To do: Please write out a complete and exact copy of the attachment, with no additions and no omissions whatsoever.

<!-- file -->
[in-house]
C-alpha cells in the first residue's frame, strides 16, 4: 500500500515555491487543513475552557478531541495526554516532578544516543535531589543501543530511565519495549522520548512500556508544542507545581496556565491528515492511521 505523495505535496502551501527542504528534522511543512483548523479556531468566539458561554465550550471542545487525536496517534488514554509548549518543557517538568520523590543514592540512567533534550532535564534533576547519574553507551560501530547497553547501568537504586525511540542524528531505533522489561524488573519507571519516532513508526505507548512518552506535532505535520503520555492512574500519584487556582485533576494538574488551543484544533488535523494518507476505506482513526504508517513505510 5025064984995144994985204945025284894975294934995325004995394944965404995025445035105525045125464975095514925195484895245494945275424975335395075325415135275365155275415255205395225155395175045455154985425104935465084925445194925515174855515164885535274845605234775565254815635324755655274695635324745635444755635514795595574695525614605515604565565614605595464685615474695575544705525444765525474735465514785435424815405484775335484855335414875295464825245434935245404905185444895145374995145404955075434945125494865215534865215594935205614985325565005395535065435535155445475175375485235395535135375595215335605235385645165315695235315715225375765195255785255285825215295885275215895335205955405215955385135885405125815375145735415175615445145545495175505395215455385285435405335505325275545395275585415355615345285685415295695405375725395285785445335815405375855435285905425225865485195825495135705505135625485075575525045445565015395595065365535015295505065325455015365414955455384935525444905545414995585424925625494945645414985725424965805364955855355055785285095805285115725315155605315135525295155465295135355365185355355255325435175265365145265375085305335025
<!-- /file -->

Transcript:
[in-house]
C-alpha cells in the first residue's frame, strides 16, 4: 500500500515555491487543513475552557478531541495526554516532578544516543535531589543501543530511565519495549522520548512500556508544542507545581496556565491528515492511521 505523495505535496502551501527542504528534522511543512483548523479556531468566539458561554465550550471542545487525536496517534488514554509548549518543557517538568520523590543514592540512567533534550532535564534533576547519574553507551560501530547497553547501568537504586525511540542524528531505533522489561524488573519507571519516532513508526505507548512518552506535532505535520503520555492512574500519584487556582485533576494538574488551543484544533488535523494518507476505506482513526504508517513505510 5025064984995144994985204945025284894975294934995325004995394944965404995025445035105525045125464975095514925195484895245494945275424975335395075325415135275365155275415255205395225155395175045455154985425104935465084925445194925515174855515164885535274845605234775565254815635324755655274695635324745635444755635514795595574695525614605515604565565614605595464685615474695575544705525444765525474735465514785435424815405484775335484855335414875295464825245434935245404905185444895145374995145404955075434945125494865215534865215594935205614985325565005395535065435535155445475175375485235395535135375595215335605235385645165315695235315715225375765195255785255285825215295885275215895335205955405215955385135885405125815375145735415175615445145545495175505395215455385285435405335505325275545395275585415355615345285685415295695405375725395285785445335815405375855435285905425225865485195825495135705505135625485075575525045445565015395595065365535015295505065325455015365414955455384935525444905545414995585424925625494945645414985725424965805364955855355055785285095805285115725315155605315135525295155465295135355365185355355255325435175265365145265375085305335025